The Room is a Perfect Movie

theroom In 2003, a creation unlike any other was given to the world. Tommy Wiseau, who appeared in Hollywood with no warning and little explanation, delivered his opus, The Room, to unwitting audiences in a smattering of theaters. It was fucking terrible…And it became a huge hit.

The thing about Tommy Wiseau is that no one actually knows who he is. He simply showed up one day with a script and a massive fortune to blow on it. Wiseau and a small group of friends, armed with blind ambition, a lot of money and zero talent, set out to make their mark on the pantheon of American film. A few months and six million dollars later, The Room was borne unto us.

Wiseau, who wrote the script, cast himself as the lead role, Johnny, a nondescript banker with an unplaceable accent and a nice apartment in San Francisco. Juliette Danielle, who no one has been able to convince me is not not a porn actress, plays Johnny’s scheming girlfriend Lisa, a woman with motivations so simultaneously clear and obscure that her performance might actually be spot-on. She initiates an affair with Johnny’s best friend, Mark (Greg Sestero), and the script doesn’t let you forget that. Rounding out the cast is Philip Haldiman as the creepy, hypersexual neighbor/adopted son of Denny and Carolyn Minnott as Lisa’s mother Claudette, who definitely has breast cancer.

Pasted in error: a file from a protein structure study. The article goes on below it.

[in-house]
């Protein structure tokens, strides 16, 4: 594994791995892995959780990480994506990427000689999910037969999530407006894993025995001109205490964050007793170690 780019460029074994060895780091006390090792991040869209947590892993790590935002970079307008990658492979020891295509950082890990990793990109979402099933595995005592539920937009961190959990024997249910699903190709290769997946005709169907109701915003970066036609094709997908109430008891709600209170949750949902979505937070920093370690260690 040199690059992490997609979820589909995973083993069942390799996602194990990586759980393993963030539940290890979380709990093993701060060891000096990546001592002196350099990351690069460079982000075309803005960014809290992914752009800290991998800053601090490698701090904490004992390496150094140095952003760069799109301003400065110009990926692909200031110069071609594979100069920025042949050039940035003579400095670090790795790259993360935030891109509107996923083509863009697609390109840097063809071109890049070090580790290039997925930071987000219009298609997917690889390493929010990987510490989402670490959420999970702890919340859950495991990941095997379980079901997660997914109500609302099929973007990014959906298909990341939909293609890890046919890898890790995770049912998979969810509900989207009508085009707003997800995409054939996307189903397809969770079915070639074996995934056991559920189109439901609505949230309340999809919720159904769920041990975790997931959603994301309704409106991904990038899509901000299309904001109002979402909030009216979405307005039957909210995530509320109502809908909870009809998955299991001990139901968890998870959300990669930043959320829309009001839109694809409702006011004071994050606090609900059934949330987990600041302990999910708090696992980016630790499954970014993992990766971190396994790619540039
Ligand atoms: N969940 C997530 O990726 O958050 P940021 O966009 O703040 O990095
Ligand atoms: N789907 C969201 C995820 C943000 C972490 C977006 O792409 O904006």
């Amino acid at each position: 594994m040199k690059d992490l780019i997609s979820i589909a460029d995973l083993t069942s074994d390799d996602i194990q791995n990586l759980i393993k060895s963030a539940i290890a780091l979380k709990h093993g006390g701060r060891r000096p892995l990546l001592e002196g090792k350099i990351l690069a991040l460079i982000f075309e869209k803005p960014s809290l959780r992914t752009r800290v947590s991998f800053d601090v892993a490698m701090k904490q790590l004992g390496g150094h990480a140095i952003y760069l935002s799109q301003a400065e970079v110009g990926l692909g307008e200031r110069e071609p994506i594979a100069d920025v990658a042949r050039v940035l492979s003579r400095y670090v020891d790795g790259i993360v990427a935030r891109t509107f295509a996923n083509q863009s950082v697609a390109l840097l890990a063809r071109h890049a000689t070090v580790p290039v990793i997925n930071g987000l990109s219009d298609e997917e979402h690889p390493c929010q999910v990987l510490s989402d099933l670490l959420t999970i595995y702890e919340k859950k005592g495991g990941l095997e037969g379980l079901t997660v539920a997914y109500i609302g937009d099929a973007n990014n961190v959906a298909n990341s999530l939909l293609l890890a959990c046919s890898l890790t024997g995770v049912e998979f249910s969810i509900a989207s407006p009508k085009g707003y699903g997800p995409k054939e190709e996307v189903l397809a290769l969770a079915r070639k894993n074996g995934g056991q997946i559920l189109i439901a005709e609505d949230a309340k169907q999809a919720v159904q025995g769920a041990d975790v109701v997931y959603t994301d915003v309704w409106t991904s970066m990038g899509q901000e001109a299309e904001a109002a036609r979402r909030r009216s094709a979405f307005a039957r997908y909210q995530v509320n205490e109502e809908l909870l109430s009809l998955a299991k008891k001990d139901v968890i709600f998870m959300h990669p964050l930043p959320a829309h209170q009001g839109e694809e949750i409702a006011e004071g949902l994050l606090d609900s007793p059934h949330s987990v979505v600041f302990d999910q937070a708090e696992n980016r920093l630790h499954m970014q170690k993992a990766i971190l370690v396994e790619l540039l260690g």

So, yeah, it’s a bit of a mess. The film folds in on itself and becomes a tangled amalgamation of half-baked plots, character motivations, and funhouse-mirror English. What pushes The Room past “bad” is how spectacularly the whole thing goes wrong. Most movies have a saving grace, but The Room is beyond redemption. Scenes that are supposed to play completely seriously are funnier than most late-career Judd Apatow movies. Lines that Wiseau wrote himself come out of his mouth as mangled verbal sculptures. The sex scenes will make you believe in hell (and hip vaginas). It’s so terrible that it goes from being unwatchable to being akin to cinematic crack. You can’t get enough.

The same online fervor that first propelled the movie to cult status is responsible for a new wave of infamy. Last month, The Disaster Artist, a movie about the making of The Room starring James Franco, Zoey Deutch, and Dave Franco, premiered at SXSW to rave reviews. The cultural reach of The Room is still expanding, and, dear reader, it’s time to get in on the action.

The Room is best enjoyed among friends, preferably with snacks and a lot of alcohol (we suggest scotchka). Don’t watch the trailer—just go in cold and you’ll thank me. It’s available on YouTube and will take up less than two hours of your time, so you don’t have much of an excuse to skip it. It’s also really easy to make watching the movie into a drinking game: drink every time there’s an establishing shot, whenever Johnny laughs, when Claudette reacts to something, and when the gang plays football. Take a gulp when Johnny’s bare ass peeks out from the covers and when a new character appears.

The Room is horrible, but it’s a humanizing thing. It’s fun to watch these people act so visibly, and you’ll come away with a deeper understanding of these people that wanted to be Hollywood stars so badly they just did it themselves. Tommy Wiseau might have set out to give the world another drama, but he gave us a completely new vision, even if it’s an objectively shitty one. In the end, that’s the kind of genius worth celebrating.